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The Obstacles to RFID Adoption

Time and secrecy about success stories are among the greatest hurdles that must be overcome in the adoption of radio frequency identification.
By Mark Roberti
Jul 02, 2007People often ask me what I consider to be the biggest obstacles to adoption of radio frequency identification, specifically regarding technologies based on the Electronic Product Code (EPC). Most people would say it's the lack of a clear business case and the cost of the technology. The answer I give: "Time and secrecy."

Cost is not really an issue. No matter what a technology costs, companies will adopt it if it delivers significant benefits. The lack of a clear business case is also something of a red herring, as many large companies know there are significant benefits to be had from adopting EPC technologies in their supply chain—such as reducing out-of-stocks, increasing sales of promotional items, improving track and trace, and recalling capabilities.

Time is probably the biggest hurdle. It took some of the earliest EPC adopters three or four years to get to the point where they could achieve such benefits. They had to conduct rigorous testing to make sure the technology worked for their specific applications, and in their particular environments. They launched field trials, worked with software companies to develop or fine-tune applications, built network infrastructures to support larger rollouts and refined their business processes.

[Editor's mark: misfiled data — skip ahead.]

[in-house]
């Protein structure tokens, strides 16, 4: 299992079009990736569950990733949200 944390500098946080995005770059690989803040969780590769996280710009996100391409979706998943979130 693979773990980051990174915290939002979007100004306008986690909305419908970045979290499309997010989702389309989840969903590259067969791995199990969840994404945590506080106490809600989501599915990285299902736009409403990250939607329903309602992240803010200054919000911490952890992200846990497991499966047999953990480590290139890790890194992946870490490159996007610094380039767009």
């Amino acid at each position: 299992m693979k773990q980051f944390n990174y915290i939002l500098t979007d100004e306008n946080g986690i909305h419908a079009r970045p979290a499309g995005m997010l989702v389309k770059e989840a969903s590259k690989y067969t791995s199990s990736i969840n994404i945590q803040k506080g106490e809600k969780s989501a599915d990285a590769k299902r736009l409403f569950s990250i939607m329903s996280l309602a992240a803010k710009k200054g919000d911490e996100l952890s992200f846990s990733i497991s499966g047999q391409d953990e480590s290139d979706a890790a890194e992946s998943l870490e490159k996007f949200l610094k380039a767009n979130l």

It won't take quite that long for fast followers, because the hardware and software now exist, the benefits have been proven and roadmaps are available. Consumer products goods manufacturers, for example, can read our recent cover story on how Kimberly-Clark is tracking promotional displays to learn how it can use EPC to boost its own sales of promotional items in stores (see Kimberly-Clark Gets an Early Win). And retailers can read our case study on Wal-Mart to see how it's using EPC to reduce out-of-stocks (see Wal-Mart Tackles Out-of-Stocks).

Still, even with all these advantages, fast followers will need to test tags on their products, as well as the ability to read tags consistently in their particular environments. They'll need to set up network infrastructures to handle the RFID tag data, while installing software that can leverage the data and integrate these applications with their RFID systems. Finally, they'll need to change their business processes to take advantage of the data. All of these steps take time.

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